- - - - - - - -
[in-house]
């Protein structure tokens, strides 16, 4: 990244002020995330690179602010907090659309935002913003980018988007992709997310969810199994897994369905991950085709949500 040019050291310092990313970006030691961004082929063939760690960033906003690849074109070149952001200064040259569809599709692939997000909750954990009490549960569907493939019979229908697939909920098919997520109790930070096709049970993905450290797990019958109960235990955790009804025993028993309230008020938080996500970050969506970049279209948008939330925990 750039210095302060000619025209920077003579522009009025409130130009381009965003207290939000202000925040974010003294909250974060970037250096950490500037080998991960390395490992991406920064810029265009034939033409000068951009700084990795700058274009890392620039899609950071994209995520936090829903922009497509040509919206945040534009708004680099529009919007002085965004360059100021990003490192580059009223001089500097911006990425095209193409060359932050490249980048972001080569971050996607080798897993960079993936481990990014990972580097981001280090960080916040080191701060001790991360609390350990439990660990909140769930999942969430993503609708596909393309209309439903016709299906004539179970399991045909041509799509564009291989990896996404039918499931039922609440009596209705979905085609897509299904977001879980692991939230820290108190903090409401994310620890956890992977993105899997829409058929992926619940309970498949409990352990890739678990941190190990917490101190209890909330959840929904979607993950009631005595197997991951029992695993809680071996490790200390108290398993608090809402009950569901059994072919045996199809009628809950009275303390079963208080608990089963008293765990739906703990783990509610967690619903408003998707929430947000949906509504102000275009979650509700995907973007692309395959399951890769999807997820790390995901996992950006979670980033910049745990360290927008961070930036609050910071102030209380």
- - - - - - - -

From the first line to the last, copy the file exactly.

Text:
[in-house]
């Protein structure tokens, strides 16, 4: 990244002020995330690179602010907090659309935002913003980018988007992709997310969810199994897994369905991950085709949500 040019050291310092990313970006030691961004082929063939760690960033906003690849074109070149952001200064040259569809599709692939997000909750954990009490549960569907493939019979229908697939909920098919997520109790930070096709049970993905450290797990019958109960235990955790009804025993028993309230008020938080996500970050969506970049279209948008939330925990 750039210095302060000619025209920077003579522009009025409130130009381009965003207290939000202000925040974010003294909250974060970037250096950490500037080998991960390395490992991406920064810029265009034939033409000068951009700084990795700058274009890392620039899609950071994209995520936090829903922009497509040509919206945040534009708004680099529009919007002085965004360059100021990003490192580059009223001089500097911006990425095209193409060359932050490249980048972001080569971050996607080798897993960079993936481990990014990972580097981001280090960080916040080191701060001790991360609390350990439990660990909140769930999942969430993503609708596909393309209309439903016709299906004539179970399991045909041509799509564009291989990896996404039918499931039922609440009596209705979905085609897509299904977001879980692991939230820290108190903090409401994310620890956890992977993105899997829409058929992926619940309970498949409990352990890739678990941190190990917490101190209890909330959840929904979607993950009631005595197997991951029992695993809680071996490790200390108290398993608090809402009950569901059994072919045996199809009628809950009275303390079963208080608990089963008293765990739906703990783990509610967690619903408003998707929430947000949906509504102000275009979650509700995907973007692309395959399951890769999807997820790390995901996992950006979670980033910049745990360290927008961070930036609050910071102030209380």